Uyghurs in US Celebrate Eid, With Their Thoughts Back Home
VOA News, 22 August 2018
By Ashley Thompson and William Gallo — Aygul insists she’s not really in the “Eid mood.” But that didn’t stop her from preparing a traditional Uighur meal for family and friends on this holiday at her home in northern Virginia.
In between handing out bowls of homemade laghman noodles and cups of hot tea, Aygul tears up as she and her guests discuss the plight of their families back home in China’s far western region of Xinjiang.
“Some days, it’s even hard to breathe,” she said. “Even though it’s Eid, we’re always sad.”
Uighurs in the U.S. came together this week to mark the Kurban Eid holiday, also known as Eid-al-Adha. Yet, as several Uighurs told VOA, it is hard to celebrate while knowing — or not knowing — what their relatives are going through.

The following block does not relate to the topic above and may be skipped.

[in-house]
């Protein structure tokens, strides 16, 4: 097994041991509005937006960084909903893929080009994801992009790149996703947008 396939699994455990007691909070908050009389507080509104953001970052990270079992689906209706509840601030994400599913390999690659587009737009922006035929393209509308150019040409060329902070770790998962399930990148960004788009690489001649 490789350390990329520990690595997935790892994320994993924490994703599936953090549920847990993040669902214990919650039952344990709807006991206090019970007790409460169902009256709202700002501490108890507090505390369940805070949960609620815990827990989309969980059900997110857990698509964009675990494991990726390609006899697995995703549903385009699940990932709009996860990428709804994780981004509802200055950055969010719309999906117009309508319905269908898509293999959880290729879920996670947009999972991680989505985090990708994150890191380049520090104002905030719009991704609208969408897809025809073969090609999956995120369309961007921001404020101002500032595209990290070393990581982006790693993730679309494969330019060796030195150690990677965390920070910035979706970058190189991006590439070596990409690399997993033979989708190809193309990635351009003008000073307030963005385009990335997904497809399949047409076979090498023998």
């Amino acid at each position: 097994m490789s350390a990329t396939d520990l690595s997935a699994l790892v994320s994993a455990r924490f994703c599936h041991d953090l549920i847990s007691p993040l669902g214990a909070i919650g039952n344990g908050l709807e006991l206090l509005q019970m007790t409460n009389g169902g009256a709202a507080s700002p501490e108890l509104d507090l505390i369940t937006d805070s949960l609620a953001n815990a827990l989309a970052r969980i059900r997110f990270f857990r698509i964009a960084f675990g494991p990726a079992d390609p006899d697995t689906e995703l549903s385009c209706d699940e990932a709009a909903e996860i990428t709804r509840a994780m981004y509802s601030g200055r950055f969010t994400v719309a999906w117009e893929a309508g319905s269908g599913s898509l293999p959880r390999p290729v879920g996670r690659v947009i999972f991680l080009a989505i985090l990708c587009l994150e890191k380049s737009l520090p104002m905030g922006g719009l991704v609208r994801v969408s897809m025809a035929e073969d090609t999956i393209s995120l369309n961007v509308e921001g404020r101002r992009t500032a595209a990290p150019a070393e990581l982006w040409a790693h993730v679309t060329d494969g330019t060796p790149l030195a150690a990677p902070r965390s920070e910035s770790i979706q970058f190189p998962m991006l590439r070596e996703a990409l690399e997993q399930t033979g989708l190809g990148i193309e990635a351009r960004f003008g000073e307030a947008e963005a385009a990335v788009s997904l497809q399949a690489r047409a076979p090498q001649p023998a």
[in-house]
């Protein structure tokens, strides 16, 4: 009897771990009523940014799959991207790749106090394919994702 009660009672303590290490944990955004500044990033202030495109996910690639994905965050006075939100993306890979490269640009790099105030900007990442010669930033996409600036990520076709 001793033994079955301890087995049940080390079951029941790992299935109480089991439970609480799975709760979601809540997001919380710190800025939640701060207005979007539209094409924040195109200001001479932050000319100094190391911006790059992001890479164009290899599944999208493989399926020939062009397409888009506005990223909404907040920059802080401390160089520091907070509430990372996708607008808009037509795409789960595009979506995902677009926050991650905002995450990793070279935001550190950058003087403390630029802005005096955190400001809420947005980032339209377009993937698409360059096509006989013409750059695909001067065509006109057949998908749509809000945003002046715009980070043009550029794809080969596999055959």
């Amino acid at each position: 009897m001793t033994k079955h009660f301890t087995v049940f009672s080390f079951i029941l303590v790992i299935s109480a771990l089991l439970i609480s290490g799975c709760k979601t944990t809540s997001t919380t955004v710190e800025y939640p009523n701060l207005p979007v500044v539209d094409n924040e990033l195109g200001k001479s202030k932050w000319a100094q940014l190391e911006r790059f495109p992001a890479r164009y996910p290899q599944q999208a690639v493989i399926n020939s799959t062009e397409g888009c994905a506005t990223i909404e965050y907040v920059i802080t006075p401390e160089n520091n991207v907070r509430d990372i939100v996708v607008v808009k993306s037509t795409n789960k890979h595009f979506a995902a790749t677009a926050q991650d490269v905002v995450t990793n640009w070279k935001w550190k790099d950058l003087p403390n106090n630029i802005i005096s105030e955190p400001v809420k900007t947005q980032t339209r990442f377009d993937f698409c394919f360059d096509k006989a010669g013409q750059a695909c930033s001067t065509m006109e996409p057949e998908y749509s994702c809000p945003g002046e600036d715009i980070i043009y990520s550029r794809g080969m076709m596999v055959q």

Uighurs eat breakfast together following an Eid prayer at an event in Falls Church, Virginia, Aug. 21, 2018. (B. Gallo/VOA)
About 11 million Uighurs live in Xinjiang, a region that China has methodically turned into a police state, with block-by-block security checkpoints, sweeping surveillance technology and extrajudicial detention centers aimed at political indoctrination.
China says it is trying to prevent Islamic militancy and separatism and points to a series of deadly attacks between 2009 and 2014 that it blames on Uighur extremists.
Earlier this month, a United Nations official said there were credible reports that China is holding as many as 1 million Uighurs and other Muslims in the re-education camps. Another 2 million reportedly are attending open re-education camps daily and return home at night.
The entire Xinjiang Uighur Autonomous Region, U.N. rights expert Gay McDougall said, “resembles a massive internment camp.”
In response, a Chinese official told the U.N. “the argument that 1 million are detained in re-education centers is completely untrue.” Only those “deceived by religious extremism,” the official said, would be “assisted by resettlement and re-education.”